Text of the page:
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December 16, 2016

Maine's dairy farmers seek 'fair marketplace'

Maine dairy farmers say their industry in general could use help from Congress in their efforts to provide milk to customers in a fair marketplace.

They made their comments at a recent roundtable hosted by 1st District Rep. Chellie Pingree, D-Maine, at the Maine Farm Bureau in Augusta, WABI TV reported.

Many in Maine’s dairy industry are seeking to leverage both the organic foods and value-added trends in order to make their operations profitable.

The discussion came as Congress prepares to reauthorize the Farm Bill for 2018.

The number of commercial dairy farms in Maine has declined considerably since 1985, when there were approximately 1,000 commercial dairy farms in Maine, according to a report by the University of Maine’s Maine Agricultural and Forest Experiment Station. Today, fewer than 300 dairy farms remain.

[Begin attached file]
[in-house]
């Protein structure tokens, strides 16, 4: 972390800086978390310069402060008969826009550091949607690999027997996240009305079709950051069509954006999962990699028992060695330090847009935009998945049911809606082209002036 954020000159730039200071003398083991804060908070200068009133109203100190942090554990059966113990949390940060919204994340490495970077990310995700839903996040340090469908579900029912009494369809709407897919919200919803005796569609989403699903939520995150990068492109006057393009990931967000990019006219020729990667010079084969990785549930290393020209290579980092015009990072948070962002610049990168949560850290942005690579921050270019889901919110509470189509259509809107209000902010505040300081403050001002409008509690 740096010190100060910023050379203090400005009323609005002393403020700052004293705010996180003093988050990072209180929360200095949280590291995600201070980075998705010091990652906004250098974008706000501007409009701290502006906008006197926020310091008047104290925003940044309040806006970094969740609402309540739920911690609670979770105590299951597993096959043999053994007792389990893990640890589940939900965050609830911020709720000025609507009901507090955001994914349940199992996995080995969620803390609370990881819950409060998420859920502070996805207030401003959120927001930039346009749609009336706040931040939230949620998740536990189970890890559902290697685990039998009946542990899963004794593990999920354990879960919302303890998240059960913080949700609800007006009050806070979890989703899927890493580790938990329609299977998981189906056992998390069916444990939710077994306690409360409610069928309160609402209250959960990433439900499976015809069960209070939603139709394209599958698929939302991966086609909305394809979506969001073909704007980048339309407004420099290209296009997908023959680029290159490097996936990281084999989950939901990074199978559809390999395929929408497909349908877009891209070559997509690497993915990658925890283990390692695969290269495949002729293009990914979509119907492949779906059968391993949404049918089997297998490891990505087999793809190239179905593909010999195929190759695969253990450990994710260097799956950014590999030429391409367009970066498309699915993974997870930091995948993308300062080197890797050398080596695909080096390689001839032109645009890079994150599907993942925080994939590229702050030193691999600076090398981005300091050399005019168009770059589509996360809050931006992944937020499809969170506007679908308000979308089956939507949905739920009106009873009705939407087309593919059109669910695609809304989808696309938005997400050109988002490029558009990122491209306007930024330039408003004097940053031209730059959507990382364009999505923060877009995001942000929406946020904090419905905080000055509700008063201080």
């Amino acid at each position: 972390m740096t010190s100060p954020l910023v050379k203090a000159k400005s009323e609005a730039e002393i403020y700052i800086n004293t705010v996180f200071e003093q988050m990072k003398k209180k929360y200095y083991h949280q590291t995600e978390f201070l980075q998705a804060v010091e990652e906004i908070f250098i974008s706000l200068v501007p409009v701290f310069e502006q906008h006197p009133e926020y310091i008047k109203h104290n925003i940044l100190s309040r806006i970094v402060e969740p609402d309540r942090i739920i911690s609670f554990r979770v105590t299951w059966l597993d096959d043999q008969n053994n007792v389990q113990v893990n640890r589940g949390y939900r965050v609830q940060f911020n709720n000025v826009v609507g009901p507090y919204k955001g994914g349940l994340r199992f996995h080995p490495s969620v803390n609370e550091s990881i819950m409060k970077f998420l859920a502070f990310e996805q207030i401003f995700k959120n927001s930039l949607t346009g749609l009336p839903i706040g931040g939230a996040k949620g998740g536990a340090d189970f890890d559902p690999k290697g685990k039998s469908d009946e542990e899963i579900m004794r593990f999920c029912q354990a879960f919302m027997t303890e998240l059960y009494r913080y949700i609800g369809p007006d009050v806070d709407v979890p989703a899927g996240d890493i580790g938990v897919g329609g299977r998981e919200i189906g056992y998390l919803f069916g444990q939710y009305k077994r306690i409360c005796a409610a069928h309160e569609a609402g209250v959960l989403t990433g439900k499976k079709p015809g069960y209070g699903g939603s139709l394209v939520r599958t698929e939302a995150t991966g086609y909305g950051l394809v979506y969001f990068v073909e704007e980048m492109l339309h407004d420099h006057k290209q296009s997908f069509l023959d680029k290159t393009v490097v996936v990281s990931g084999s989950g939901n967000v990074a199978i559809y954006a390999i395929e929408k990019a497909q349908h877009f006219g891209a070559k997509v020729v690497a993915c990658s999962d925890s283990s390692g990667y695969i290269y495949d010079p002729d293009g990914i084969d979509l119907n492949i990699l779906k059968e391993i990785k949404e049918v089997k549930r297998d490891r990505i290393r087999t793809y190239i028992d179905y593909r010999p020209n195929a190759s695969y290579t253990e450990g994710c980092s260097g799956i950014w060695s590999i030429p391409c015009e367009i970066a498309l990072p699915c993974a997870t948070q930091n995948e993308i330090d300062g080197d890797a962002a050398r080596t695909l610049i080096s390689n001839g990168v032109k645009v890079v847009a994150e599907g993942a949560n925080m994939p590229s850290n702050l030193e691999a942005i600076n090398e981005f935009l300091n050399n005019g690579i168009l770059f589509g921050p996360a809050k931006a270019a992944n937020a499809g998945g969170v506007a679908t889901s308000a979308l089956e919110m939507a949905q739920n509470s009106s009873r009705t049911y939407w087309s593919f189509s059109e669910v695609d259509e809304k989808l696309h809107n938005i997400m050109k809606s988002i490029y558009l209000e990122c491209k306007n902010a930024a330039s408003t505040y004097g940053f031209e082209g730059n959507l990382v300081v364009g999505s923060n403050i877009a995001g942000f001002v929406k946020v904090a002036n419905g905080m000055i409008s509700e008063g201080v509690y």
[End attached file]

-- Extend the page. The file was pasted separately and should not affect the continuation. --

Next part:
The decline is due in part to the aging farming population coupled with low numbers of incoming farmers. But the volume of milk produced in the state has remained relatively constant throughout these changes in farm numbers, reflecting an increase in production per cow and movement of the best cows from farms going out of business to those still in business. The industry is worth a half-billion dollars.

“Dairy farmers want to make sure they are recognized at the marketplace for the quality product that they are producing. They want to have a government policy that doesn’t interfere, [and] at the same time, doesn’t harm the work that they’re doing,” Brad Pfaff, deputy administrator for Farm Programs, USDA Farm Service Agency, said at the roundtable.

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